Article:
For participation, the evidence on the impact of conditional cash transfers, information about the potential employment returns to education, and the provision of additional schools in underserved and unsafe areas was found to be strong. This was also the case for the evidence on some interventions related to teacher training, group-learning, and measures to promote girl-friendly schools as well as learning outside the classroom, for example through tutoring. Several of these interventions (group-learning, programs for learning outside the classroom, and scholarships linked to student performance) were also found to have clear impacts on learning. The evidence on the impact of interventions on empowerment was generally found to be weaker.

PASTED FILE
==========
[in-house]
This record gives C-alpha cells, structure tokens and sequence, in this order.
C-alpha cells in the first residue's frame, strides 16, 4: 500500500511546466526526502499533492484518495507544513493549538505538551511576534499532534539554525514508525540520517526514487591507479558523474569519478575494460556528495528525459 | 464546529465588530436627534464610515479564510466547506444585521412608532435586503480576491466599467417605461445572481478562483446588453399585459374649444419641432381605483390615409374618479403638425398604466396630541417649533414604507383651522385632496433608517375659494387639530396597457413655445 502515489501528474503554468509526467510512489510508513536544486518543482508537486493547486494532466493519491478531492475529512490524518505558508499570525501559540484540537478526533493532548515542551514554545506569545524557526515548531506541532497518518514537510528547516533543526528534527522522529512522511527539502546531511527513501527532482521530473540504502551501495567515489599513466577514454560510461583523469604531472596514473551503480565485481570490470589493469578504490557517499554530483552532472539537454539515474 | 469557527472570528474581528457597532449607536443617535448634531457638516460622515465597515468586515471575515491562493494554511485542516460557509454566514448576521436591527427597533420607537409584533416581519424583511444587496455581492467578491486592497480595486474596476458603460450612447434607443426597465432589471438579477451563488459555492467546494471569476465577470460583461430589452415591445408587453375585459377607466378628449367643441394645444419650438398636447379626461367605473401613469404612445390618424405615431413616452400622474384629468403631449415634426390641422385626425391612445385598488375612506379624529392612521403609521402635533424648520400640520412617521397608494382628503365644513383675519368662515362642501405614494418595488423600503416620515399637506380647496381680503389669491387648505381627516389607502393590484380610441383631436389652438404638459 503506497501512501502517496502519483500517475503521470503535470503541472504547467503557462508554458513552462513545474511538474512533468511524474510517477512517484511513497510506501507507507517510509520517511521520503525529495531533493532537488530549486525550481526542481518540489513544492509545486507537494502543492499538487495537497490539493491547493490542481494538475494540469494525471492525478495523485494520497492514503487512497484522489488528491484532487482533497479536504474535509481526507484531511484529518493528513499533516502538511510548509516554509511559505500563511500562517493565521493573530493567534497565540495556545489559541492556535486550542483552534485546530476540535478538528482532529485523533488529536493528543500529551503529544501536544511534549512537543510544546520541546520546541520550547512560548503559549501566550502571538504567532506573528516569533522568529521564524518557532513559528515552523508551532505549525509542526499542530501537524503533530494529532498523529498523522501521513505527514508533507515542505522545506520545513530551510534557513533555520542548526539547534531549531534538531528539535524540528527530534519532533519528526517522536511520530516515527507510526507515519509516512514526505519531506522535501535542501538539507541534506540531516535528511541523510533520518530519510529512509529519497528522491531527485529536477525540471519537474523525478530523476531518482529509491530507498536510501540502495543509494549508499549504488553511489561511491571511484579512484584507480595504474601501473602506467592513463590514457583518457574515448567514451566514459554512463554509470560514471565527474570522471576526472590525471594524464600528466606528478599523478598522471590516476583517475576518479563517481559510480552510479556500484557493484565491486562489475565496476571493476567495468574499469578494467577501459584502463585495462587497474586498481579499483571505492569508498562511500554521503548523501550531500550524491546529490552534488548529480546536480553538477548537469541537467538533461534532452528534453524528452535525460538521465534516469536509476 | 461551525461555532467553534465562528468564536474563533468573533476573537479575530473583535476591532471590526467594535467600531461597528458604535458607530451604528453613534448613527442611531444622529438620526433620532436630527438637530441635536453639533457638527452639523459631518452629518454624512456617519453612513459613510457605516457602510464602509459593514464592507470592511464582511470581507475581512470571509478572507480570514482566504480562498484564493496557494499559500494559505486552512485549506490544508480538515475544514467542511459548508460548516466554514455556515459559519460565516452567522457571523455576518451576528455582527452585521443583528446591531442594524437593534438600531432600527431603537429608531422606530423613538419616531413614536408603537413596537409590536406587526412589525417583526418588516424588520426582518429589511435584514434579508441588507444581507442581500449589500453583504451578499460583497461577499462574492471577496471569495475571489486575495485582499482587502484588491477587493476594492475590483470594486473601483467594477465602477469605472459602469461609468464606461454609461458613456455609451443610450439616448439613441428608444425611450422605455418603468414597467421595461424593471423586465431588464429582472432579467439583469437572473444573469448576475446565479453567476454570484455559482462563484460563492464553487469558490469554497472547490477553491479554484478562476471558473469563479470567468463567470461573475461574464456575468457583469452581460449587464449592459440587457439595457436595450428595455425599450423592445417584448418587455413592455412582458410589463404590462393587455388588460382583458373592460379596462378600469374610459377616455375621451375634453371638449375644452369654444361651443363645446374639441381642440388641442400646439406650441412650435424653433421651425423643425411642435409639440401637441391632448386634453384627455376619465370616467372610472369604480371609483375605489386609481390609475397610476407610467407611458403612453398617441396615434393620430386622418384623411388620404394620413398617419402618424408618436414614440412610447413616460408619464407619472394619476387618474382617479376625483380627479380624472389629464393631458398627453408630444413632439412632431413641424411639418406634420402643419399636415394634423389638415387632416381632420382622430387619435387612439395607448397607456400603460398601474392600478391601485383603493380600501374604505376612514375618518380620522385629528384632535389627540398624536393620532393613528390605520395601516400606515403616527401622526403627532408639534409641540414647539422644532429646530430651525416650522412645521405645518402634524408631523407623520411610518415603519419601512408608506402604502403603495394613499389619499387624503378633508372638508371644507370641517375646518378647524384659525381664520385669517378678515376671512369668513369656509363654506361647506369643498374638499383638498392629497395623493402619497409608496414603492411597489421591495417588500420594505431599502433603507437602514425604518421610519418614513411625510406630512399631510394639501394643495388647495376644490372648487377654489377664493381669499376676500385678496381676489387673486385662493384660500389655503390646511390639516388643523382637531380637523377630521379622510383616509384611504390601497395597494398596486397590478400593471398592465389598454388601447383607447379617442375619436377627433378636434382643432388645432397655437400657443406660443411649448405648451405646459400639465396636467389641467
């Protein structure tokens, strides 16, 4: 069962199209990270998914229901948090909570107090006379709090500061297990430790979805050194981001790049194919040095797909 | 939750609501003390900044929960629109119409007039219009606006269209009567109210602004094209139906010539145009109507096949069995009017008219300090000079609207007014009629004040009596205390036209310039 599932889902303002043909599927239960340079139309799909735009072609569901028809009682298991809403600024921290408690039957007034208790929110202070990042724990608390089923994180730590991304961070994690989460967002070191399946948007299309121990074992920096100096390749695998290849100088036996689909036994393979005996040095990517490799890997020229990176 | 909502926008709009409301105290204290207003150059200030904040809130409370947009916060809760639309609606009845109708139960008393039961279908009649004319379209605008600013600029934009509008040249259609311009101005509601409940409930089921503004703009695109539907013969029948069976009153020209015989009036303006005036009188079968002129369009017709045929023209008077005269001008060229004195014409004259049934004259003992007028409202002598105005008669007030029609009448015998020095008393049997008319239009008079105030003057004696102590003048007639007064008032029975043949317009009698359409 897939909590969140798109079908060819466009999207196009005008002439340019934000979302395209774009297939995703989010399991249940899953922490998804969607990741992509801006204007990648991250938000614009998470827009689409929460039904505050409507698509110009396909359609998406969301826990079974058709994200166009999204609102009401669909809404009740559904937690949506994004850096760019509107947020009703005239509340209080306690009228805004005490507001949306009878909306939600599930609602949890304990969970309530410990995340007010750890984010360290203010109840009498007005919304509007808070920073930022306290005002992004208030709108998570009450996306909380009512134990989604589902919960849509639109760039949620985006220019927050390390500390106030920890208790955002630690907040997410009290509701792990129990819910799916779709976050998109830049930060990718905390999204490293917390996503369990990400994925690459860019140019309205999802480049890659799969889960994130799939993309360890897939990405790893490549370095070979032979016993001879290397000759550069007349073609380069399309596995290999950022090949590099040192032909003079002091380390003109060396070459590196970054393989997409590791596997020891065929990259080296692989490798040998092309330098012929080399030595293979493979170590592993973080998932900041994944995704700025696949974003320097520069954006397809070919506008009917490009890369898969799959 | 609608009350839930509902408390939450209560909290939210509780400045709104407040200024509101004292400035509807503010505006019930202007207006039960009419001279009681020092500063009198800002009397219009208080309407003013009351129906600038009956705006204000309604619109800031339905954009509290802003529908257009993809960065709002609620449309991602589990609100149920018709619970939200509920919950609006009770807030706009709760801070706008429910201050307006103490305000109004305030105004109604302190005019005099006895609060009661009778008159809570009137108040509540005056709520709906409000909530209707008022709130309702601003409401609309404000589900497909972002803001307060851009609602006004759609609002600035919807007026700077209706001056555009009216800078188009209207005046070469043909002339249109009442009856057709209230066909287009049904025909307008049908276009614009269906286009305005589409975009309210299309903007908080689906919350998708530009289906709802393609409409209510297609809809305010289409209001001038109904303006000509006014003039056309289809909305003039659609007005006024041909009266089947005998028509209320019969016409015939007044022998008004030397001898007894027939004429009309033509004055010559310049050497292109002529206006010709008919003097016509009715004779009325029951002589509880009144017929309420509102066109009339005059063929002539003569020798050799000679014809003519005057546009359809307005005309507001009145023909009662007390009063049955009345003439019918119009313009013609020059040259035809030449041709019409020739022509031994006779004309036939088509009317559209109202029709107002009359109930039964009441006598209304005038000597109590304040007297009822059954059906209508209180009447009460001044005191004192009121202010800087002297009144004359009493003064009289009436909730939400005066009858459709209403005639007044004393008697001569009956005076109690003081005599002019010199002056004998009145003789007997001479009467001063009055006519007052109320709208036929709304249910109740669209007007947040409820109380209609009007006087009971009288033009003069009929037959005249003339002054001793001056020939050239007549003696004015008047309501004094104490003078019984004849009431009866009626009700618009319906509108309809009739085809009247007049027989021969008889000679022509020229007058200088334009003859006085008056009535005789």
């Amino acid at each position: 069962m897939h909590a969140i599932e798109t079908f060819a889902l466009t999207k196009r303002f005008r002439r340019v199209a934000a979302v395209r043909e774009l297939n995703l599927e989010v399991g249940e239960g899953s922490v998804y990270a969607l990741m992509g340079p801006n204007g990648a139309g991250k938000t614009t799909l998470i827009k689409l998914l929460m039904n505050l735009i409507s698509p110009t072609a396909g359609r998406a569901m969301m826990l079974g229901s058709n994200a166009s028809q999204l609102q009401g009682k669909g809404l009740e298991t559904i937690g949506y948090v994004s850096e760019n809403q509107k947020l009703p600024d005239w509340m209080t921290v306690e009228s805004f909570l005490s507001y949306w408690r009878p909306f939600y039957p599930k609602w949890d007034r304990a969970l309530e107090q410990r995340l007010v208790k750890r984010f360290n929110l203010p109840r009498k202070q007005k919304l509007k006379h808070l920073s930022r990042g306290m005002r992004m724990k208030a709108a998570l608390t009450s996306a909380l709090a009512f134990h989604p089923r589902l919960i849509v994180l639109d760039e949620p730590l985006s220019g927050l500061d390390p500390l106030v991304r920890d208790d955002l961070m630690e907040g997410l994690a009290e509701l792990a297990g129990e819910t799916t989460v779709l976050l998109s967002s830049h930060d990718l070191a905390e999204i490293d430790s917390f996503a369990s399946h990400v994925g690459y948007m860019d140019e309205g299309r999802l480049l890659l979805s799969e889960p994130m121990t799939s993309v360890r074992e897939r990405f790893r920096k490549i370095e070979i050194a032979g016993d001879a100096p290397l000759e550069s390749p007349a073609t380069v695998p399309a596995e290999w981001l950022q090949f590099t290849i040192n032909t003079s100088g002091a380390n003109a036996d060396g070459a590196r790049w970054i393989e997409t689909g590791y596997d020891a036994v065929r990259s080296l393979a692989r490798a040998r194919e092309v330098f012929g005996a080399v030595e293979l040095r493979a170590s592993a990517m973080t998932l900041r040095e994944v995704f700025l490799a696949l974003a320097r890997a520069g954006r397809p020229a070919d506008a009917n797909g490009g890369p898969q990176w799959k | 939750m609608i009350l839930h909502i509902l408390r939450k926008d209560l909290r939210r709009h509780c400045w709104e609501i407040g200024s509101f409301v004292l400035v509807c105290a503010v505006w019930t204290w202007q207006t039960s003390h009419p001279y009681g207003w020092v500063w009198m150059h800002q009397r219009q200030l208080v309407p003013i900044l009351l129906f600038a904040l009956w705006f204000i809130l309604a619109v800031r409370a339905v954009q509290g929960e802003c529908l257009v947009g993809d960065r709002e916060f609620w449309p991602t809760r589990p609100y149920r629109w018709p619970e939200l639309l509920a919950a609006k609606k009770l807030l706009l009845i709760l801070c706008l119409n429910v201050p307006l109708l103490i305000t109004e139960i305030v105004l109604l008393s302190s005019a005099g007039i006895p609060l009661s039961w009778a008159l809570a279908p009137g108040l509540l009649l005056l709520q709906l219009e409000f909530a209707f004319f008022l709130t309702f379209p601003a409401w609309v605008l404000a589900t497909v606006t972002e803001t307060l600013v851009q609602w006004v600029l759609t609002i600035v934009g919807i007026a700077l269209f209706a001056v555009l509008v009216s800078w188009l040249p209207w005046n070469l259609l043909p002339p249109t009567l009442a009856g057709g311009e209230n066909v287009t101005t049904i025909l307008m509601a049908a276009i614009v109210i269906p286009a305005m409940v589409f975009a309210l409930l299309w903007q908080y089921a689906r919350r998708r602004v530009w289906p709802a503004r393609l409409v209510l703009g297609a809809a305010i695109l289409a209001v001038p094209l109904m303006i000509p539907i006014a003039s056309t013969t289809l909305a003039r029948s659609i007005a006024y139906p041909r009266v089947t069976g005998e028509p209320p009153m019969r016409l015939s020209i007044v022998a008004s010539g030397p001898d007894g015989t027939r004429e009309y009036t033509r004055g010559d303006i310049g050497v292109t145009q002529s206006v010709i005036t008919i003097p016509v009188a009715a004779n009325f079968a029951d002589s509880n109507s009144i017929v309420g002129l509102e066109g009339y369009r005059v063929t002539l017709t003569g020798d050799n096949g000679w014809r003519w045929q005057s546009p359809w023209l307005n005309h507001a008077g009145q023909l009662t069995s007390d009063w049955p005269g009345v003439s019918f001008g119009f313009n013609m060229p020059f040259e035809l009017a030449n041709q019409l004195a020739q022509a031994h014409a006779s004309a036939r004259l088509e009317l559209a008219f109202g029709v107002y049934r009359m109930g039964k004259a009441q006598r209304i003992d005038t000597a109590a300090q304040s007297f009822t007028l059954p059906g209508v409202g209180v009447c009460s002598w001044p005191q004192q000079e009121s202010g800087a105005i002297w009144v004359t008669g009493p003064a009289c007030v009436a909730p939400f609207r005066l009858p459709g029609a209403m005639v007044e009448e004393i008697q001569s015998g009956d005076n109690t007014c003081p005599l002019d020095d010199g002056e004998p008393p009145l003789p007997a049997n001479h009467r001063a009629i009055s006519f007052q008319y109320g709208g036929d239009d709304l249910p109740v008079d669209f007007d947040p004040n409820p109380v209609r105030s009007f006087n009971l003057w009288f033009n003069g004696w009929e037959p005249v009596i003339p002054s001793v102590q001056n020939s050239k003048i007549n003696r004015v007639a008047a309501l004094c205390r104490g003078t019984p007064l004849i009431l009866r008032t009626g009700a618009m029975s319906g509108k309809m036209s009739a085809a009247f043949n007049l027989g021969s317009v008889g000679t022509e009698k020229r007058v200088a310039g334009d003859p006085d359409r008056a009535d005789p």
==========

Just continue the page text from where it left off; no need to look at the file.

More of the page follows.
This type of review and the studies on which such reviews are based are of high value for policy-makers. The World Bank has also started to put together a systematic database of impact evaluations and its Strategic Impact Evaluation Fund is providing funding for rigorous evaluations. What else is needed? We need more experiments and evaluations. But we also need assessments of the cost effectiveness of various types of interventions, so that Ministries of Education can make the right decision under their budget constraints. And we need more research on the political economy of program expansion to understand how great innovations can be scaled up and sustained.

Note: this post is reproduced with minor edits from a post published on October 29, 2014 on the World Bank’s Let’s Talk Development blog available at

Art of Service Delivery: Learning from Faith-inspired Health Care Providers

by Quentin Wodon